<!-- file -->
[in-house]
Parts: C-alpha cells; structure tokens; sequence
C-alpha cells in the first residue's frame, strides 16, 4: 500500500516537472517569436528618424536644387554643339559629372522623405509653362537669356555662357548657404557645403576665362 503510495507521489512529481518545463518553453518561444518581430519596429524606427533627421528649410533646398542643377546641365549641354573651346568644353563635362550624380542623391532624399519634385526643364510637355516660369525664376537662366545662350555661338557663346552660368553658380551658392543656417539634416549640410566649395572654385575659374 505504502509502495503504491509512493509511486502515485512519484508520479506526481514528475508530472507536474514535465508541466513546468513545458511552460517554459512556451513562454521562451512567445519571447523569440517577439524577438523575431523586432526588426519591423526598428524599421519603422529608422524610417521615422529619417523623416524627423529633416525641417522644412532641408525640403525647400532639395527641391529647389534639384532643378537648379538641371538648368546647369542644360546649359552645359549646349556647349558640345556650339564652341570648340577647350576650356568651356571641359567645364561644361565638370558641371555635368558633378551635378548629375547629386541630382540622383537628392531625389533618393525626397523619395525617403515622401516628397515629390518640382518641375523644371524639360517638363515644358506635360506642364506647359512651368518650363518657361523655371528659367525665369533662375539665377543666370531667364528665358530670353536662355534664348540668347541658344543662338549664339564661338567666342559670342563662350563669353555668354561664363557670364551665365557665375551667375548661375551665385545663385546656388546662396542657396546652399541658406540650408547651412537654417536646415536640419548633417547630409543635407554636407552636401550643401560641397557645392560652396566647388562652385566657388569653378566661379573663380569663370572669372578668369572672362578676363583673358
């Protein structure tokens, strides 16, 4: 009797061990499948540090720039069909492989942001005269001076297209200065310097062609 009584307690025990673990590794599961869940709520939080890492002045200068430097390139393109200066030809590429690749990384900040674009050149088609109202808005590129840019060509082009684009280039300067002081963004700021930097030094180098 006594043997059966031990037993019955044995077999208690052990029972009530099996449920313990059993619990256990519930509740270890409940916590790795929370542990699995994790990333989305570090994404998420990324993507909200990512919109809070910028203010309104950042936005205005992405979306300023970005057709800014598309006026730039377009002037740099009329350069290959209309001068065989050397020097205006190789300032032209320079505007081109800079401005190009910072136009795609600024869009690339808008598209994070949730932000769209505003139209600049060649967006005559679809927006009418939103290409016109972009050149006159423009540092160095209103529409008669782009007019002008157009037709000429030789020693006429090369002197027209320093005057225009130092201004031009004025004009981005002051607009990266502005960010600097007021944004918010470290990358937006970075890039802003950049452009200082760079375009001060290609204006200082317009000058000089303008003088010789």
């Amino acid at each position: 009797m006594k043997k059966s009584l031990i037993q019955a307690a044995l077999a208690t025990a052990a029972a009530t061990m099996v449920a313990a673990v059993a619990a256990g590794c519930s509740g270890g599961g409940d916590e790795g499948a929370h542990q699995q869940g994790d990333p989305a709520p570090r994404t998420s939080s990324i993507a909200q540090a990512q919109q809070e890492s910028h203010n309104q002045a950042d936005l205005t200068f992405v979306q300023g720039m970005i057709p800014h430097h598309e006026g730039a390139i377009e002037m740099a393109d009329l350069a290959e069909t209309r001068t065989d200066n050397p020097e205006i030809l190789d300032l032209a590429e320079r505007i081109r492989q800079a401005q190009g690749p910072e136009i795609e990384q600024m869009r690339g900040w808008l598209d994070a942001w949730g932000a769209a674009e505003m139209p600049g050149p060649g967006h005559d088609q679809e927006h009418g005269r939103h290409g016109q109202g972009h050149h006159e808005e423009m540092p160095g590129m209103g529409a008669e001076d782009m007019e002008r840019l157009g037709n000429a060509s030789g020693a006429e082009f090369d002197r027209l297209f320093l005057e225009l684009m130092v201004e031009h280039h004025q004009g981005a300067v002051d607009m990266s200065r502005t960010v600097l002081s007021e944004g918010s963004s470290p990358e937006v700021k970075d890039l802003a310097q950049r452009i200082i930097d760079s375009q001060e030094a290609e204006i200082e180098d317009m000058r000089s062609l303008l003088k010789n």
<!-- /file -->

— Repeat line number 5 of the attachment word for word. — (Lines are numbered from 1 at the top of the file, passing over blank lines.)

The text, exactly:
């Amino acid at each position: 009797m006594k043997k059966s009584l031990i037993q019955a307690a044995l077999a208690t025990a052990a029972a009530t061990m099996v449920a313990a673990v059993a619990a256990g590794c519930s509740g270890g599961g409940d916590e790795g499948a929370h542990q699995q869940g994790d990333p989305a709520p570090r994404t998420s939080s990324i993507a909200q540090a990512q919109q809070e890492s910028h203010n309104q002045a950042d936005l205005t200068f992405v979306q300023g720039m970005i057709p800014h430097h598309e006026g730039a390139i377009e002037m740099a393109d009329l350069a290959e069909t209309r001068t065989d200066n050397p020097e205006i030809l190789d300032l032209a590429e320079r505007i081109r492989q800079a401005q190009g690749p910072e136009i795609e990384q600024m869009r690339g900040w808008l598209d994070a942001w949730g932000a769209a674009e505003m139209p600049g050149p060649g967006h005559d088609q679809e927006h009418g005269r939103h290409g016109q109202g972009h050149h006159e808005e423009m540092p160095g590129m209103g529409a008669e001076d782009m007019e002008r840019l157009g037709n000429a060509s030789g020693a006429e082009f090369d002197r027209l297209f320093l005057e225009l684009m130092v201004e031009h280039h004025q004009g981005a300067v002051d607009m990266s200065r502005t960010v600097l002081s007021e944004g918010s963004s470290p990358e937006v700021k970075d890039l802003a310097q950049r452009i200082i930097d760079s375009q001060e030094a290609e204006i200082e180098d317009m000058r000089s062609l303008l003088k010789n």